Monday, March 07, 2005

Nicotine and Empathy

Hey folks. I just got back in this morning, so I'm seriously jet-lagged. I'll try to post some content from my piecebook written while I was in Japan.

While at my teacher training program in Tokyo, I got to ask a bunch on people on both sides of the tobacco issue what they thought about it.

One of my closest friends, who is a rabid anti-smoker, pointed out, as others did on this list, that a non-smoking table can be meaningless since you are often seated next to a smoking table, sometimes even between the fan vacuum and the smoking section-->instant smoke screen. It's a major problem when you are told that you can receive a smoke-free meal, but it isn't delivered. I don't really care that the restaurants are violating the law--it's the logic behind the law that I'm sad that they are failing to comply with.

On the flipside, when evaluating a society's approach to a problem, I think you have to look at the process behind it, rather than the current status quo. Obviously, you need to look at the status quo to advocate change, but I find it ironic when people isolate policy differences between countries to vilify one society or another (racism and sexism are common examples of social problems which are terrible in both the U.S. and Japan, but one side often ridicules the other and supports themselves with specific examples).

What surprised me most about the situation in Japan was how much empathetic thought that many of the smokers I talked to showed on the smoking issue. Instead of talking about the legalistic compliance with smoking codes, they would talk about how they tried to adjust their habit to consider non-smokers through the use of outside "smoking areas" and portable ashtrays. This may reflect the effectiveness of new non-smoking initiatives containing the empathetic innovation of saying, "Think of how your smoking affects others".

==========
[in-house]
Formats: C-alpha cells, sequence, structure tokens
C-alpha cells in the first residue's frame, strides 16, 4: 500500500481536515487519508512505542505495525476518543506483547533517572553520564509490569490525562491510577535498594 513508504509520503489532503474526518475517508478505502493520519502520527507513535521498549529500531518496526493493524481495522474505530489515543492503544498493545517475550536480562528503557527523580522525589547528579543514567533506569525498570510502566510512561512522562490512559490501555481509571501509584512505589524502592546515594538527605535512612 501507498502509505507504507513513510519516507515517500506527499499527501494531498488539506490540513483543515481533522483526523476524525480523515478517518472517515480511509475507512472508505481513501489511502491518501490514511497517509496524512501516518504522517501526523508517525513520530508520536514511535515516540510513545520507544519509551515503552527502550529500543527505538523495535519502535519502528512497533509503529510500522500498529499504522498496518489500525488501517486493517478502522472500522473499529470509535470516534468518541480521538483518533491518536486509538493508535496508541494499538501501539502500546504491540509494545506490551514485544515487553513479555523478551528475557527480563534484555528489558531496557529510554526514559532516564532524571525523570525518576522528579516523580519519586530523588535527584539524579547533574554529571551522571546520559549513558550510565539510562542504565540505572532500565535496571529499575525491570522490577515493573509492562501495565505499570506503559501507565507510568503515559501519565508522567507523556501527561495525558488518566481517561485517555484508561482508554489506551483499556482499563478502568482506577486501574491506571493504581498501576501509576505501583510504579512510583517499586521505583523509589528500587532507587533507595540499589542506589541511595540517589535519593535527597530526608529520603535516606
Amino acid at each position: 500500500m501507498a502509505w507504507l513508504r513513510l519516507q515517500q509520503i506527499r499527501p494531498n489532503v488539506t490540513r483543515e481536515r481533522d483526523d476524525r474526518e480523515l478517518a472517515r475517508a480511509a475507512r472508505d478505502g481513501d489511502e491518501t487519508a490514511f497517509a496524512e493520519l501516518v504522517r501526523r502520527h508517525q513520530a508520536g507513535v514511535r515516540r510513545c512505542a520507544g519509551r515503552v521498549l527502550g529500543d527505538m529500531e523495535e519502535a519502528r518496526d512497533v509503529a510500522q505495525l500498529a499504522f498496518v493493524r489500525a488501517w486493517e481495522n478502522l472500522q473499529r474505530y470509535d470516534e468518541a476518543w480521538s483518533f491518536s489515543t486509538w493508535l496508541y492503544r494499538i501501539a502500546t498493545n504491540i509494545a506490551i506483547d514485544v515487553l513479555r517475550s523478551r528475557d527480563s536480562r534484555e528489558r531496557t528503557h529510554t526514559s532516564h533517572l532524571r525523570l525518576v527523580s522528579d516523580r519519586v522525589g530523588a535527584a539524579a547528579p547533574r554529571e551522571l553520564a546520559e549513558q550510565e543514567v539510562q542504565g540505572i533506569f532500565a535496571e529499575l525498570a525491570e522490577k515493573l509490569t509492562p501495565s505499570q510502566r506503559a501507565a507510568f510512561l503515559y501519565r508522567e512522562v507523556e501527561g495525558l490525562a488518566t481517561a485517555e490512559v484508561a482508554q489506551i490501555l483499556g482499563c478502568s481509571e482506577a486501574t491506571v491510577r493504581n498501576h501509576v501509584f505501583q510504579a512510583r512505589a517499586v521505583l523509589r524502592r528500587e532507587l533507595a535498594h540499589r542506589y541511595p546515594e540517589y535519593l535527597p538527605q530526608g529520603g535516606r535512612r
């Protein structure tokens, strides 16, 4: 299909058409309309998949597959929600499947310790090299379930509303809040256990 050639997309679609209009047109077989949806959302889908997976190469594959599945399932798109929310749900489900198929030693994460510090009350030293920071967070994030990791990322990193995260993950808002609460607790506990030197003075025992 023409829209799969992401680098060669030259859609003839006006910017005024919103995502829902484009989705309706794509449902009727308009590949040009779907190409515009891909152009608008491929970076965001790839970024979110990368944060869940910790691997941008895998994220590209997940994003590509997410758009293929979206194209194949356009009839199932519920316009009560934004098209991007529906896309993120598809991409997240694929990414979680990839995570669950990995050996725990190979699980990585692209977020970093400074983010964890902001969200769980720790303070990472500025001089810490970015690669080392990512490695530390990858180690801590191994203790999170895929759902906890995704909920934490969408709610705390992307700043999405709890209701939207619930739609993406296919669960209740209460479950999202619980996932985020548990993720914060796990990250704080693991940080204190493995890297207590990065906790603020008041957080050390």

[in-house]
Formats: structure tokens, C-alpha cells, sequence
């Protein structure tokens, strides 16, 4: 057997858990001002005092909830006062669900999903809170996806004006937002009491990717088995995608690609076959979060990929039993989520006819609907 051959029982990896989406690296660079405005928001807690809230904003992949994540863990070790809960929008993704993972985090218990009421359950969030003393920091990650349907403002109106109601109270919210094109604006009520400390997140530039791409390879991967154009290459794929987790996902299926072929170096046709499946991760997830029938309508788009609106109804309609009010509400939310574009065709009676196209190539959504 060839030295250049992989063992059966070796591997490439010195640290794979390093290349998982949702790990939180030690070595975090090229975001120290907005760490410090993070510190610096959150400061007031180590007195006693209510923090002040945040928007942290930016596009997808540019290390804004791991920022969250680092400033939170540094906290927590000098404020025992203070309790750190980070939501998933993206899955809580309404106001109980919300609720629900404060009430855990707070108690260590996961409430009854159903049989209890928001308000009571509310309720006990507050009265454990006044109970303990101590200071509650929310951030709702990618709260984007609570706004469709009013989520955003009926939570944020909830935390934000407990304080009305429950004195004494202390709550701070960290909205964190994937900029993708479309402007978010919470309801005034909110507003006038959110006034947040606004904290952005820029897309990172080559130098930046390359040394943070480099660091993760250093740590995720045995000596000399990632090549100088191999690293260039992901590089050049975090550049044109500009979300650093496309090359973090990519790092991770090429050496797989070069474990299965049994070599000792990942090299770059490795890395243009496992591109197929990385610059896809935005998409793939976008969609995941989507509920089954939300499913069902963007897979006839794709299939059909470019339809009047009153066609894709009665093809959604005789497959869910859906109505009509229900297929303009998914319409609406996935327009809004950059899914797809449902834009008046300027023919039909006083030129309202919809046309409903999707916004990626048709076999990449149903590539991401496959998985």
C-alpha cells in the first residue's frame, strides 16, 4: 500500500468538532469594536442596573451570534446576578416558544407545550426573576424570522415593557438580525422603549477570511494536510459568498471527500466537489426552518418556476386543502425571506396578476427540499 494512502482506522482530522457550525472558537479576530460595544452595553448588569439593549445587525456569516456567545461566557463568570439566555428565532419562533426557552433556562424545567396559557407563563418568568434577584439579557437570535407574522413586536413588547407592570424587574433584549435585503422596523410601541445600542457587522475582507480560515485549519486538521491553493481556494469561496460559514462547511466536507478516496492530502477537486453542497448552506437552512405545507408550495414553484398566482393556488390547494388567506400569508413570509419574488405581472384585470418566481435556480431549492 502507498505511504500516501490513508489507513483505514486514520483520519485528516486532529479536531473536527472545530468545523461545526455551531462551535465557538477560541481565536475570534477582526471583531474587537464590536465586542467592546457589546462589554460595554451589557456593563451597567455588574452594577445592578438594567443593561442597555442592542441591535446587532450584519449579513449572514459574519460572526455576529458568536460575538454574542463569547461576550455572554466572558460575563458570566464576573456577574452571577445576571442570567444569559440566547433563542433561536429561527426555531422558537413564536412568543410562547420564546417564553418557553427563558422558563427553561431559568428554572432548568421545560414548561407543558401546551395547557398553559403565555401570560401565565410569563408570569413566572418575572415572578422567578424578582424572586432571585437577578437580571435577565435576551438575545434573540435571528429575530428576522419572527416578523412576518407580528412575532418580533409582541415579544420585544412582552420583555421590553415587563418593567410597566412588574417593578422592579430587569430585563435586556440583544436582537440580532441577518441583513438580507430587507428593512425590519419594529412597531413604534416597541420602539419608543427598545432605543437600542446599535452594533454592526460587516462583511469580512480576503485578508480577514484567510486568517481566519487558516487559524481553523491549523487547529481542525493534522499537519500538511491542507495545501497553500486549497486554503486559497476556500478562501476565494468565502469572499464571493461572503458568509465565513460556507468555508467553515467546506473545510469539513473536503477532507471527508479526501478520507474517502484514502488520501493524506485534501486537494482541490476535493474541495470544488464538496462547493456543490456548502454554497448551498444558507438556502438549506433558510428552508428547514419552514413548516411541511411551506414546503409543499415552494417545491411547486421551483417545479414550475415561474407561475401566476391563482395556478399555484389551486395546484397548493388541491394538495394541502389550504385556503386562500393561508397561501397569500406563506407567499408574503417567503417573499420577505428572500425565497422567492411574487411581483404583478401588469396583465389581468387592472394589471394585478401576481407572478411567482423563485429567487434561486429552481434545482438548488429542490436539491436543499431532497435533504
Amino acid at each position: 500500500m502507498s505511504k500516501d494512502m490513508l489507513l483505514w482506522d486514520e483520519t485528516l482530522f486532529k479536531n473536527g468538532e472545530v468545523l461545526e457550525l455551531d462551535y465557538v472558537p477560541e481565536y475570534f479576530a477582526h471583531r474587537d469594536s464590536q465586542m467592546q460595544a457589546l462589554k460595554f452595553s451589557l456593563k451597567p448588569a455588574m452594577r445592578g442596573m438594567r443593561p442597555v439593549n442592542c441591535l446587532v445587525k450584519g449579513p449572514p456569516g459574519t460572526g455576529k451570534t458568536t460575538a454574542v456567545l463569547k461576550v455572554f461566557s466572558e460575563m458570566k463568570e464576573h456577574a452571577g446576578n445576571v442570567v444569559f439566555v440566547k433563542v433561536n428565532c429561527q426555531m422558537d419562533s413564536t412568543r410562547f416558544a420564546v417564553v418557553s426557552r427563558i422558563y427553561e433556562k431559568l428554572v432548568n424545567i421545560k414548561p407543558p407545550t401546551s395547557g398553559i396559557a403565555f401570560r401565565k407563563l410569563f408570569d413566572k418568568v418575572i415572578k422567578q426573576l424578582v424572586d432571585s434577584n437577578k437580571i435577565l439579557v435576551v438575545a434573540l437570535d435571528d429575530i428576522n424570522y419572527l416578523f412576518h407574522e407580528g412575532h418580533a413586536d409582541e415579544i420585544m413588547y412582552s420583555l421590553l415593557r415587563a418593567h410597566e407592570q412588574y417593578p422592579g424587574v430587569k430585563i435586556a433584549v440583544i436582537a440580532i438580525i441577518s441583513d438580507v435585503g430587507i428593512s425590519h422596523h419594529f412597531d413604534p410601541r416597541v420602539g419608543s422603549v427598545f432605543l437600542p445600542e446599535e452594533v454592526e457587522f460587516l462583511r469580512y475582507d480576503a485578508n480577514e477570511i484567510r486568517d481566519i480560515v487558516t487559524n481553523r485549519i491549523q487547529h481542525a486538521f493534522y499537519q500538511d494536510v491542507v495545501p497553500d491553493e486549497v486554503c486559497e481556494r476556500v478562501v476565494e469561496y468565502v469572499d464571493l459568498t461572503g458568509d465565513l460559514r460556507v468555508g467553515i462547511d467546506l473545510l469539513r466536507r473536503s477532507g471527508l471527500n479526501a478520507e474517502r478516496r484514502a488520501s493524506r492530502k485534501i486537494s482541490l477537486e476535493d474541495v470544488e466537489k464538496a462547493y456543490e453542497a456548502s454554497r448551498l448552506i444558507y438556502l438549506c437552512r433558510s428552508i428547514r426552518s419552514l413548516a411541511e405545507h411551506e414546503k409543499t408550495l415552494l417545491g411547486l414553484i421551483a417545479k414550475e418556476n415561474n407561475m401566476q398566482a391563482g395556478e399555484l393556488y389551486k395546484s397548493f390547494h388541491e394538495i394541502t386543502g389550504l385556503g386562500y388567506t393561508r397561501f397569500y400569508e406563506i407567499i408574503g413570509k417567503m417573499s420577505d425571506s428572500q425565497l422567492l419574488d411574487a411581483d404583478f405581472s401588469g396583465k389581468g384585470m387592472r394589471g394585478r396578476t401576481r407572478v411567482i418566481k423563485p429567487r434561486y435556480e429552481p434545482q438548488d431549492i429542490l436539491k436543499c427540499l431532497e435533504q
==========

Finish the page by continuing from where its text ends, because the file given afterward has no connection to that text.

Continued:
The new campaign in Shibuya and elsewhere in Tokyo to try to steer smokers into designated smoking areas with big ashtrays through the use of humourous signs and artwork that say things like, "A man was waving at me; he was waving away my smoke" or "I moved to avoid her, but my smoke still hit her" or "I walk through crowds with a 700C flame in my hand" is particular impressive because it tries to address the exact problem that many of the people on the list have addressed--the lack of empathy around this issue. I'll try to post some photos and link to them later...

This is a far cry from the U.S. which is using the standard "War on Drugs" strategy of vilifying smokers (most of whom are working-class) as sub-humans, while still encouraging tobacco companies to push their product abroad.

Is the campaign working? That's relative. Are there still people who are smoking in the streets? Of course. But the smoking areas are full at any time of day, and so it's certainly doing something.

Does it actually result more empathetic behavior when there are no designated smoking areas in site? That remains to be seen, but it's certainly a lot more likely than in other strategies.

As much as aspects of society in Japan can frustrate me, this belief in the value of "omoiyari" or empathy always floors me with admiration. Can we all point to failings of it? Of course. But it's still nice to see a value placed in it as opposed to my home where empathy loses out to its weaker, more selfish alternatives, "honesty" and "self-independence".
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